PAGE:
Bloom seen with Alvin Lloyd Brown, South Dade Branch chairman.
Federation board members Jack H.
Levine and Ezra Katz pose for the camera
along with Tati Katz.
The Four Tops provided the music and the South Dader's provided plenty of
spirit definitely an UPBEAT night to remember.
Richard Kohn (left) and Jeff Newman
enjoy the cocktail hour at the BIGGER
and BETTER Event.
Ron Kohn addresses the audience.
A bird'seye view of the BIGGER and BETTER Event.
South Dade Branch to co-sponsor Israel 37 march
Members of the audience take up
offer from the Four Tops V*
singing lessons!
The "Israel 37 March of
Blessings," co-sponsored by the
South Dade Branch of the Greater
Miami Jewish Federation's Com-
munity Education program and the
South Dade Jewish Community
Center, will kickoff at 3 p.m. on
Sunday, April 21 at Ron Ehmann
Park, 112th Street between 87th and
97th Avenues and will proceed one
and one-half miles to the South
Dade JCC. 12401 S.W. 102nd
Avenue.
The theme of the march is "The
Builders of Zion." The event is being
held on the occasion of Israel's 37tn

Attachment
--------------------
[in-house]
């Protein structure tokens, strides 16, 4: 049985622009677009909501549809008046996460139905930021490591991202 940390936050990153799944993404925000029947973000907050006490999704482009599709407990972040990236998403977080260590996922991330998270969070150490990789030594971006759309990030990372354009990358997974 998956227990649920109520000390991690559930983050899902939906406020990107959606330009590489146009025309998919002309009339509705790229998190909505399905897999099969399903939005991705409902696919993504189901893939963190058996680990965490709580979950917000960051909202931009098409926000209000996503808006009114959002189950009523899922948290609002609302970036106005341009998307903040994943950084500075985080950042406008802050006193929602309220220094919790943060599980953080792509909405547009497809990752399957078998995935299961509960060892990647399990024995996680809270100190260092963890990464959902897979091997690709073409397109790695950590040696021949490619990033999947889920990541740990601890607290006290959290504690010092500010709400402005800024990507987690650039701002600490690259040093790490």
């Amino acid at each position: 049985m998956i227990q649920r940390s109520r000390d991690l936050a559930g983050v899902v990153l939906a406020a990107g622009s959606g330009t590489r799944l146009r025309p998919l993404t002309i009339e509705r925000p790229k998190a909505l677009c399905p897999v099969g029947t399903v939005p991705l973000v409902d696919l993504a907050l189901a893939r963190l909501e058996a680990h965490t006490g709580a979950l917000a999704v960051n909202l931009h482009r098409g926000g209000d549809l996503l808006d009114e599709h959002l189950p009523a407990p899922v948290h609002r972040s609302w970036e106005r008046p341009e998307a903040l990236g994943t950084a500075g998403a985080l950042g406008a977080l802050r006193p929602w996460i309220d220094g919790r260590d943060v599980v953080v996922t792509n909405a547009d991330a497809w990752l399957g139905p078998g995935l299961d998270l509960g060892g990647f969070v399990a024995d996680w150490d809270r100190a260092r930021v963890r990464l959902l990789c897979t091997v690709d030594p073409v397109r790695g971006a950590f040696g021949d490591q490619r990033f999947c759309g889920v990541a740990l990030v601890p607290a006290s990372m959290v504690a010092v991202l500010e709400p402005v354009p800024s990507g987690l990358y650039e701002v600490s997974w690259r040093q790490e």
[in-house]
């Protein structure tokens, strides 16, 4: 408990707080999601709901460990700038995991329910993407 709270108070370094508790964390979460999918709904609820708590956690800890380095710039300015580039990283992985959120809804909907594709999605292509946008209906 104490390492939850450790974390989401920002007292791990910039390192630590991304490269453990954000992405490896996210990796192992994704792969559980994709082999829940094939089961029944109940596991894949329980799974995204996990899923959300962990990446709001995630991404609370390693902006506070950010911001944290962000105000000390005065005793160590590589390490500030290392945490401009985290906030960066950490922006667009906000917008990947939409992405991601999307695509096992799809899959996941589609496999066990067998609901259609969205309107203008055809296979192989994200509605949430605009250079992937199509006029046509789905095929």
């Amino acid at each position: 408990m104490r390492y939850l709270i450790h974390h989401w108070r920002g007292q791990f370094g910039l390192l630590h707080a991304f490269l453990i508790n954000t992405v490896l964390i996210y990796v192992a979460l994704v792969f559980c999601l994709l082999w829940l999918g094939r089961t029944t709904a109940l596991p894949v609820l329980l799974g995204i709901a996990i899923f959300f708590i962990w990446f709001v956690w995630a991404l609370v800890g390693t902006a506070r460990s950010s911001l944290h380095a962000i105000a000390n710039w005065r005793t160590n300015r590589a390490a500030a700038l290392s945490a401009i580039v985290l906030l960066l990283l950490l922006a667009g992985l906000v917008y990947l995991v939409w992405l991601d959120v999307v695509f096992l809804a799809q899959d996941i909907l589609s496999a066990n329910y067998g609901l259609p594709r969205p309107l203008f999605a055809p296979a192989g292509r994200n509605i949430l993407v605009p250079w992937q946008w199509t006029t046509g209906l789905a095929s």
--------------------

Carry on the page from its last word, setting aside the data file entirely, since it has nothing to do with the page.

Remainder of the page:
anniversary of independence, and on
behalf of the 1985 Combined Jewish
Appeal-Israel Emergency Fund
Campaign.
Chairmen of the march are Larry
and Susan Metsch and Debby
Grodnick, vice chairman of the
South Dade Board of Directors.
"This march is meant to be a show
of solidarity in recognition of Israel's
many great achievements during her
short history. We urge everyone to
participate in this important event,
which will also be great fun," stated
Grodnick.
Pre-registration is currently
underway at the South Dade
Federation. The registration fee is
$5. Marchers may obtain a sponsor
sheet, and will receive a free t-shirt
for $100 worth of sponsorship.
Participants may also register at 2
p.m. on April 21 at Ron Ehmann
Park.
For more information and to
receive a marcher's packet, contact
Judy Eitelberg at 251-9334.


Federation, March 1985
Jewish High School building
tradition of excellence
The emphasis is on the individual at the Jewish High School. Class sizes